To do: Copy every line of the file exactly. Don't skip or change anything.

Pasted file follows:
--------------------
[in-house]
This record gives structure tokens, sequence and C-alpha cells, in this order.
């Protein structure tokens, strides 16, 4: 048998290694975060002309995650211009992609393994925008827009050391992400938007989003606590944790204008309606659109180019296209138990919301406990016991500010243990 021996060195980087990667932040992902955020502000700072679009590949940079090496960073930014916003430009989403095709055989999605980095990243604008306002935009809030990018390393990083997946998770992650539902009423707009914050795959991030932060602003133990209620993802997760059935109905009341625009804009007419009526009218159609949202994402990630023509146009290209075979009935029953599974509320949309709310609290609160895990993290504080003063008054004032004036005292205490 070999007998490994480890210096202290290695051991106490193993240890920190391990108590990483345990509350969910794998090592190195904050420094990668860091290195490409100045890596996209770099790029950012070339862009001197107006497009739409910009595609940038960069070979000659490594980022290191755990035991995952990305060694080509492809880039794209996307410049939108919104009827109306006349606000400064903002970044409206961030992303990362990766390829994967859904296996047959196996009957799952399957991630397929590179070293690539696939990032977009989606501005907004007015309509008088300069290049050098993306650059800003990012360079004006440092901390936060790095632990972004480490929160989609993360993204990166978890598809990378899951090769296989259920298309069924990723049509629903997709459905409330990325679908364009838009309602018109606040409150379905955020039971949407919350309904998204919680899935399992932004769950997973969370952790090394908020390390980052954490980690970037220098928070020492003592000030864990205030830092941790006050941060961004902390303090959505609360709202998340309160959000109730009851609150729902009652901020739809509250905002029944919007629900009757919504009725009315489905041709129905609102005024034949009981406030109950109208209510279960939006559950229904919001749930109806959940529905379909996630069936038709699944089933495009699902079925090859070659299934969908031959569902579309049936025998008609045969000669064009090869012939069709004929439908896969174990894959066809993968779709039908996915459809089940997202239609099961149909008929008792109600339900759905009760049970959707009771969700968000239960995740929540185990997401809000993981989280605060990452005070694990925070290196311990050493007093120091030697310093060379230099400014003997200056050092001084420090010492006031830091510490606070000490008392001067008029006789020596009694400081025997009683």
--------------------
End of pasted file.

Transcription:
[in-house]
This record gives structure tokens, sequence and C-alpha cells, in this order.
């Protein structure tokens, strides 16, 4: 048998290694975060002309995650211009992609393994925008827009050391992400938007989003606590944790204008309606659109180019296209138990919301406990016991500010243990 021996060195980087990667932040992902955020502000700072679009590949940079090496960073930014916003430009989403095709055989999605980095990243604008306002935009809030990018390393990083997946998770992650539902009423707009914050795959991030932060602003133990209620993802997760059935109905009341625009804009007419009526009218159609949202994402990630023509146009290209075979009935029953599974509320949309709310609290609160895990993290504080003063008054004032004036005292205490 070999007998490994480890210096202290290695051991106490193993240890920190391990108590990483345990509350969910794998090592190195904050420094990668860091290195490409100045890596996209770099790029950012070339862009001197107006497009739409910009595609940038960069070979000659490594980022290191755990035991995952990305060694080509492809880039794209996307410049939108919104009827109306006349606000400064903002970044409206961030992303990362990766390829994967859904296996047959196996009957799952399957991630397929590179070293690539696939990032977009989606501005907004007015309509008088300069290049050098993306650059800003990012360079004006440092901390936060790095632990972004480490929160989609993360993204990166978890598809990378899951090769296989259920298309069924990723049509629903997709459905409330990325679908364009838009309602018109606040409150379905955020039971949407919350309904998204919680899935399992932004769950997973969370952790090394908020390390980052954490980690970037220098928070020492003592000030864990205030830092941790006050941060961004902390303090959505609360709202998340309160959000109730009851609150729902009652901020739809509250905002029944919007629900009757919504009725009315489905041709129905609102005024034949009981406030109950109208209510279960939006559950229904919001749930109806959940529905379909996630069936038709699944089933495009699902079925090859070659299934969908031959569902579309049936025998008609045969000669064009090869012939069709004929439908896969174990894959066809993968779709039908996915459809089940997202239609099961149909008929008792109600339900759905009760049970959707009771969700968000239960995740929540185990997401809000993981989280605060990452005070694990925070290196311990050493007093120091030697310093060379230099400014003997200056050092001084420090010492006031830091510490606070000490008392001067008029006789020596009694400081025997009683």